Wednesday, September 22, 2021

What's Corridor Reputation?

I was surprised when writing my previous blog post on my recent promotion and referencing "corridor reputation" to realize that I hadn't done a blog post explaining it yet. So for those who are unfamiliar with how things work in the Foreign Service (or who are just very new), here's a brief introduction. Corridor reputation is kind of what it sounds like: what people know and say about you and whisper to each other in the literal and metaphorical hallways of the Department of State.

Where corridor reputation comes most into play in the Foreign Service is for bidding, or getting your next job. For decades, hiring managers have used corridor reputation to help determine whom they select for a job (and whom they avoid like the plague). Applicants do the same thing: for example, when I learned I was heading to Seoul for my second tour a friend of mine warned me about a particular manager at the Embassy there who had a terrible corridor reputation. Specifically, this manager was known for making inappropriate comments, picking on their subordinates, and overlooking the forest for the trees. And honestly, I saw for myself that that particular corridor reputation was well earned.

People tend to feel very strongly one way or another about corridor reputation. I've heard multiple experienced Foreign Service Officers say things like, "Promotions and awards are unfair, but bidding and corridor reputation are usually spot-on." At the same time, many officers - especially women and minorities - have pointed out how a process that relies on something as opaque and schmoozy as corridor reputation perpetuates networks of "old boys' clubs" and is rife with unconscious bias. Some argue it is no better than gossip subject to the same whims as any high school popularity contest.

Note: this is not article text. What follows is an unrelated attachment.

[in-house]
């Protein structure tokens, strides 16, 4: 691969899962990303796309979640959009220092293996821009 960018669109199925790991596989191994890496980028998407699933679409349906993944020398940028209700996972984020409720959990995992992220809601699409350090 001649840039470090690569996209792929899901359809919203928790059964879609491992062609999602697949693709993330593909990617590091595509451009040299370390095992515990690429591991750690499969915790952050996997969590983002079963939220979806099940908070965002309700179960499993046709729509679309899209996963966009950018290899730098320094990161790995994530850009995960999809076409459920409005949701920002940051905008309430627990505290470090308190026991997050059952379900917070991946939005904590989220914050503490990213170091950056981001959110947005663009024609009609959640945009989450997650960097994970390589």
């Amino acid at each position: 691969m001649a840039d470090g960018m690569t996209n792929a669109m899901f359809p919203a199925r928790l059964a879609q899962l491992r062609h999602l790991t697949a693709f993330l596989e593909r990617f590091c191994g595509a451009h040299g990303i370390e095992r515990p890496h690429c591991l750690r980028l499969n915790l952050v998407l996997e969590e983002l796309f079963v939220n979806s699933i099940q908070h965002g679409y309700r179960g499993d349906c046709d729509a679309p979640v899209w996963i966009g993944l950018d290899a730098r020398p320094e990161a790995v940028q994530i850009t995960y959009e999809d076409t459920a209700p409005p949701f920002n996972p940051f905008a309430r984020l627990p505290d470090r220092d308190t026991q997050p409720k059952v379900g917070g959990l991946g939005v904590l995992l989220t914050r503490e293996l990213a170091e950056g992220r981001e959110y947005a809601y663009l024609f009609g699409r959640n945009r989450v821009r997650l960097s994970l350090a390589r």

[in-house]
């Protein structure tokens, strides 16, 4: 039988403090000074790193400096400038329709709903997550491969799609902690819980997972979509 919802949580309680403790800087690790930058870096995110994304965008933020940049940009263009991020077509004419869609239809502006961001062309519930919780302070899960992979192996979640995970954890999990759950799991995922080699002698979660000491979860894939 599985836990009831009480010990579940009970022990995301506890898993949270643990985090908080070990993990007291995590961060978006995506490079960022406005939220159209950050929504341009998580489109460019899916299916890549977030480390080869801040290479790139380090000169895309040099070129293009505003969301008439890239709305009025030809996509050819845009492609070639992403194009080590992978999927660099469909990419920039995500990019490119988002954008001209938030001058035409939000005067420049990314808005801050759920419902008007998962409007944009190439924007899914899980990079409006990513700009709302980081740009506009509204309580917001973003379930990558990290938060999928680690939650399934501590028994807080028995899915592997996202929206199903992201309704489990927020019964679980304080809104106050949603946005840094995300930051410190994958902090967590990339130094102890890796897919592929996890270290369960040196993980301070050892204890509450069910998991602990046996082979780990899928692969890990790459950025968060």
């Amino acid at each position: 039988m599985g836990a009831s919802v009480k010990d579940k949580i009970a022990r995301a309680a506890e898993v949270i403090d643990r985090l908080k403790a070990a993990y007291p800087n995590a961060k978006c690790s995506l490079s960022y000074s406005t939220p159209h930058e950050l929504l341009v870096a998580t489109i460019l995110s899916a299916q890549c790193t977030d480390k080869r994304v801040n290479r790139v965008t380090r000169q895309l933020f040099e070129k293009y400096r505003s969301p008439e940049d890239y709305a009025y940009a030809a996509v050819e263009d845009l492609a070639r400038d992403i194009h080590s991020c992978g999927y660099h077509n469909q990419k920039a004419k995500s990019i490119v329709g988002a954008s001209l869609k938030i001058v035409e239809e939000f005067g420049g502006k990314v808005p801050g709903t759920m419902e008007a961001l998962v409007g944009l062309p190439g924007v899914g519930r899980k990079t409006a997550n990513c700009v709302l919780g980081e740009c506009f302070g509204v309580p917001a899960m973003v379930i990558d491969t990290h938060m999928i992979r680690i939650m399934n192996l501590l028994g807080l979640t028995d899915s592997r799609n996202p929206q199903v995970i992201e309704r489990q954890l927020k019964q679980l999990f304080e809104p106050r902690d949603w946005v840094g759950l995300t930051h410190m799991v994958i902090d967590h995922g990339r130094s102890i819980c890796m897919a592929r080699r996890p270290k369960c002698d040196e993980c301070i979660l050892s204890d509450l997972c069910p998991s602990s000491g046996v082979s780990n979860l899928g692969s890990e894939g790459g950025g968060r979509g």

I have conflicted feelings about it. I see the real damage it has caused but I've also seen people dodge bullets thanks to corridor reputation. I'm sure there must be a better way to keep the good parts and mitigate the bad, and there have been several very thoughtful pieces addressing this issue recently. This year, there are also several pilot programs ongoing with Department of State Foreign Service bidding that aim to explore alternatives to the existing, corridor reputation-dependent system.

So what do you think? Does corridor reputation help or hurt? Is there a better way we should be doing things? Let me know in the comments - I love hearing people's thoughts and new ideas about it!

Saturday, September 11, 2021

20 Years Since 9/11

I can't believe it's been 20 years since 9/11. Every American who was old enough to know something was going on remembers where they were on September 11, 2001. For me, I was in elementary school. I remember that suddenly everything that day stopped. My school cancelled classes and the teachers turned on all the TVs. All of the adults around me were crying, and I wasn't old enough to really understand why but I didn't think I'd ever seen so many grown-ups crying all together before. Growing up in northern Virginia, there was an extra fear among some of the families that a loved one might have been killed in the Pentagon attack.